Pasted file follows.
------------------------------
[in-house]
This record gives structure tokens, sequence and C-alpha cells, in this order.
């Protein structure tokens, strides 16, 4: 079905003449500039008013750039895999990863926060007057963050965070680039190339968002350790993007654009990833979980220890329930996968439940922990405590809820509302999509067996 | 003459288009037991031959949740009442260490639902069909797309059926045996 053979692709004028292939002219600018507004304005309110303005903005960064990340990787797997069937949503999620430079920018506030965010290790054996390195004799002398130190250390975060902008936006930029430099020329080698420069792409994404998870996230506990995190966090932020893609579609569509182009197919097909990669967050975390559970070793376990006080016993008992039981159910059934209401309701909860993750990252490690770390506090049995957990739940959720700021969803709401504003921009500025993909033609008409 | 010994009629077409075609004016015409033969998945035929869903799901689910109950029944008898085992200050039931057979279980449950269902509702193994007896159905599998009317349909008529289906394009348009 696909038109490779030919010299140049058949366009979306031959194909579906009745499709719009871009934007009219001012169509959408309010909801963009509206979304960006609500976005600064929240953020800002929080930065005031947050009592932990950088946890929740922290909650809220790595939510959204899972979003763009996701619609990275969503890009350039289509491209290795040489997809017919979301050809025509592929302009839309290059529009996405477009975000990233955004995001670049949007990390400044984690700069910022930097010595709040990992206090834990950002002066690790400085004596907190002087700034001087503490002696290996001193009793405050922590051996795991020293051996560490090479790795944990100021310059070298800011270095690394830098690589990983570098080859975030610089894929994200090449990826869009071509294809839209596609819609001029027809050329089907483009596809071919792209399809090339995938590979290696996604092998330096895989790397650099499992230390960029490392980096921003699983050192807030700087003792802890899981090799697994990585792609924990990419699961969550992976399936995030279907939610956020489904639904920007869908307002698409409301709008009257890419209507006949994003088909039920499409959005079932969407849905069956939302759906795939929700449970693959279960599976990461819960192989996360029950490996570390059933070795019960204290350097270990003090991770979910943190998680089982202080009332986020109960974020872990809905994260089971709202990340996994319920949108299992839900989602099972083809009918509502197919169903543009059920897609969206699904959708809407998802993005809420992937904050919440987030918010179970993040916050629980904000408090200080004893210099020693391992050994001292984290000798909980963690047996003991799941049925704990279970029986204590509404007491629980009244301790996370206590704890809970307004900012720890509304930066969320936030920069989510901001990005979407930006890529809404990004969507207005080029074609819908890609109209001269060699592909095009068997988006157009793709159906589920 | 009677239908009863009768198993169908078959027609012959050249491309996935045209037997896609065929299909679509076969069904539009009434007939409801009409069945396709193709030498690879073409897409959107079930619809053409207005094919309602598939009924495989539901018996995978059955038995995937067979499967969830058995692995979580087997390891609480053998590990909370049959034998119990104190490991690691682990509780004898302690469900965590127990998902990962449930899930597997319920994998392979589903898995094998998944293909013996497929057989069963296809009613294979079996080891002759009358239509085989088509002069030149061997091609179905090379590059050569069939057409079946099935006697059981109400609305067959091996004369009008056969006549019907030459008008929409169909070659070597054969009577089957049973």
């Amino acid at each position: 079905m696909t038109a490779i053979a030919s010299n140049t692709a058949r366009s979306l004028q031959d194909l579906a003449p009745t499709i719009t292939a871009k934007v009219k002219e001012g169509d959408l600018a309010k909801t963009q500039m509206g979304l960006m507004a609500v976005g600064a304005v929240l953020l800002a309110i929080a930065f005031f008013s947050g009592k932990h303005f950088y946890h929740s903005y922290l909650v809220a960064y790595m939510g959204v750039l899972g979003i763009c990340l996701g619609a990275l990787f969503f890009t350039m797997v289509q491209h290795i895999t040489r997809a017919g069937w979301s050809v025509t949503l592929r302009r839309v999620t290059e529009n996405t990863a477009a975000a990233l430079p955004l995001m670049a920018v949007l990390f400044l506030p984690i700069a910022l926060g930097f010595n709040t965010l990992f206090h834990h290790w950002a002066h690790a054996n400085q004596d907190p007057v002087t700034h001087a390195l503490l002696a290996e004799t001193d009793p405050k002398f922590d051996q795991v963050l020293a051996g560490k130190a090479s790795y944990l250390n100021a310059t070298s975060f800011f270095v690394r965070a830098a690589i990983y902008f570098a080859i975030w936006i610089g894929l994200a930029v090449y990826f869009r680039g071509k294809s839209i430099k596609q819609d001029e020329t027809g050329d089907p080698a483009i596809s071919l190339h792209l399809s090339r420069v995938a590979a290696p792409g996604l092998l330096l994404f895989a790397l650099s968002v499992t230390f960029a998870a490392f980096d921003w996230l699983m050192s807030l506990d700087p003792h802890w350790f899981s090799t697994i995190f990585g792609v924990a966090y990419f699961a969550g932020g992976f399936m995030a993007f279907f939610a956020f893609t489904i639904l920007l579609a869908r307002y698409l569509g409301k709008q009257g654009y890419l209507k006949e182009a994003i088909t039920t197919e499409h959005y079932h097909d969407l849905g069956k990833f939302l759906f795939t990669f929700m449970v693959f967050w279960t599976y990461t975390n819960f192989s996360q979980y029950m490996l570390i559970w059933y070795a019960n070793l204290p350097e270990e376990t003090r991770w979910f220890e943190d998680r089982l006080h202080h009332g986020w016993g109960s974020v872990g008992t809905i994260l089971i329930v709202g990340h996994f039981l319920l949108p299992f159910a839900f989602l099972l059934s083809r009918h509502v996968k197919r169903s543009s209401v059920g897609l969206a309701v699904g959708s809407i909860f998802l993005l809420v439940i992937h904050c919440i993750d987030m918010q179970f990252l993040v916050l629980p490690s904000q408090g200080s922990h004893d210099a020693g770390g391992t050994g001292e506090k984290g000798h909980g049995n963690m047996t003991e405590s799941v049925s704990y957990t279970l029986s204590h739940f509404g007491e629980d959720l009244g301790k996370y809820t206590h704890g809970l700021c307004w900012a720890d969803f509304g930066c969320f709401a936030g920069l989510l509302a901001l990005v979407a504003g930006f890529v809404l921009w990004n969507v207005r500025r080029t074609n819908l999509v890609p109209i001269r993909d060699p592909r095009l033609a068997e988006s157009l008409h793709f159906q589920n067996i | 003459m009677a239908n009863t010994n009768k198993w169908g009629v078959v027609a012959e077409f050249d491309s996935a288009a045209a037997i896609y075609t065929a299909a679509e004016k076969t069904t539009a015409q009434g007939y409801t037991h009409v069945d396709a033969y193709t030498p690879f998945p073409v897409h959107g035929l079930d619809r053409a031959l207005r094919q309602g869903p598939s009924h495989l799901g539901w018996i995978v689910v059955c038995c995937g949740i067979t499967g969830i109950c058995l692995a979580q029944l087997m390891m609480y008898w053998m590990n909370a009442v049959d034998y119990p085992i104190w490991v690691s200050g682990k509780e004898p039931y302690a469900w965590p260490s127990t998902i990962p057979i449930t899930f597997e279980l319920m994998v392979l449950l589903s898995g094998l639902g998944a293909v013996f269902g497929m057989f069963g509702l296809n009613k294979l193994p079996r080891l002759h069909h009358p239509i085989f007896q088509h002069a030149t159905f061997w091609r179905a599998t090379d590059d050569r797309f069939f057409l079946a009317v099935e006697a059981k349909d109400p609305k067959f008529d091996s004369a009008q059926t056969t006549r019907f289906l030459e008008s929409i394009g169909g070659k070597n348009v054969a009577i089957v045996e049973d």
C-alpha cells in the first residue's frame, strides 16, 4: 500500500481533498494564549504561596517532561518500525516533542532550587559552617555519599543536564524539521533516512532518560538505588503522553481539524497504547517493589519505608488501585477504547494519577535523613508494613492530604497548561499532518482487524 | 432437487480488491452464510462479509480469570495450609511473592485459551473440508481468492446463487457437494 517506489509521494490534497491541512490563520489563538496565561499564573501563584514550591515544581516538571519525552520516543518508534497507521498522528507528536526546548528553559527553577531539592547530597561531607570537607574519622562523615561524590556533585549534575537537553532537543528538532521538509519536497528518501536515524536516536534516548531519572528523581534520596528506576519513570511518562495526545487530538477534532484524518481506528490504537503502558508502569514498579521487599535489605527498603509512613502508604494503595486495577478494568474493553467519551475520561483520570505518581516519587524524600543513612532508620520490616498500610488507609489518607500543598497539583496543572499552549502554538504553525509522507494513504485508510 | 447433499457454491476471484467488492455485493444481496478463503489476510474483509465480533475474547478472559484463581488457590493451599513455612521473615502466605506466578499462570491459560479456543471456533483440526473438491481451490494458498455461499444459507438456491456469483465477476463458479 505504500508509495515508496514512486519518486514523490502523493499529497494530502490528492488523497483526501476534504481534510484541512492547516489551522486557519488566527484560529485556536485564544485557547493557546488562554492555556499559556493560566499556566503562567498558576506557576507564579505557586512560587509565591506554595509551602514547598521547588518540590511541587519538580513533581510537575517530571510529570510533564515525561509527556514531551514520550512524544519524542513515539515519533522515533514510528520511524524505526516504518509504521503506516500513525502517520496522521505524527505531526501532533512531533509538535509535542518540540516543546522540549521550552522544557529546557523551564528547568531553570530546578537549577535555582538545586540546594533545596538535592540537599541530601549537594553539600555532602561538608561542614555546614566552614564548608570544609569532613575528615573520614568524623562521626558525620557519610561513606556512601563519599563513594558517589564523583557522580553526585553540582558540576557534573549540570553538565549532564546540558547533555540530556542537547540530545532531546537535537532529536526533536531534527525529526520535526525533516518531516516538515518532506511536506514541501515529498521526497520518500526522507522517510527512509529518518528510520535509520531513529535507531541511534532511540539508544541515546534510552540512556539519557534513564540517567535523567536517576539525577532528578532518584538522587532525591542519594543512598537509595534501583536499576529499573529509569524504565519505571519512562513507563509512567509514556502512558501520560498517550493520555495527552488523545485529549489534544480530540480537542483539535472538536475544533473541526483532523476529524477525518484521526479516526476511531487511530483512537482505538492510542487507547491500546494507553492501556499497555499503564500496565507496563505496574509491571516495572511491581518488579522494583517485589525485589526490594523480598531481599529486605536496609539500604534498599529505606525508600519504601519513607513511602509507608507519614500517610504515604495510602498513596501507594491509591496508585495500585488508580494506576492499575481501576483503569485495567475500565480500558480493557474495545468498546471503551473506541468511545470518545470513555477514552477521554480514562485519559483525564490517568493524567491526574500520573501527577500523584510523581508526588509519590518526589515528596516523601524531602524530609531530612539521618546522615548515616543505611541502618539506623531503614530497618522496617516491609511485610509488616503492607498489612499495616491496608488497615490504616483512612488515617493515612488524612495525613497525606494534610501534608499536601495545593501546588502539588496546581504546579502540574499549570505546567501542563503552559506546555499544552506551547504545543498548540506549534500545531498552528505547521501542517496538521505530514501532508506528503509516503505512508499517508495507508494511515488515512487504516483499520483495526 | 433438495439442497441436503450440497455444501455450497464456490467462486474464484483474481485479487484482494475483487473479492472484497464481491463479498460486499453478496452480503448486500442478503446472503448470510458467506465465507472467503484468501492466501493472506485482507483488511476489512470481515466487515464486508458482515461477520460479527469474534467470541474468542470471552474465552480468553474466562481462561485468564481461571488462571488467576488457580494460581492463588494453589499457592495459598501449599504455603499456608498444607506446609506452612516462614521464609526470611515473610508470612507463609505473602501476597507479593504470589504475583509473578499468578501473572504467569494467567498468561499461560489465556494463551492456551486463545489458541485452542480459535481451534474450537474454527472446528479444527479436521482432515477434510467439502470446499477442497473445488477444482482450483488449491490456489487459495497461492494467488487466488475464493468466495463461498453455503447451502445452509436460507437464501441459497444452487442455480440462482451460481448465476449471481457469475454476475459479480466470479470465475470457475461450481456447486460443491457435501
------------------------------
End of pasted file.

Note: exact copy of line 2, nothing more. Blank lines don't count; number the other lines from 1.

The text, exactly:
This record gives structure tokens, sequence and C-alpha cells, in this order.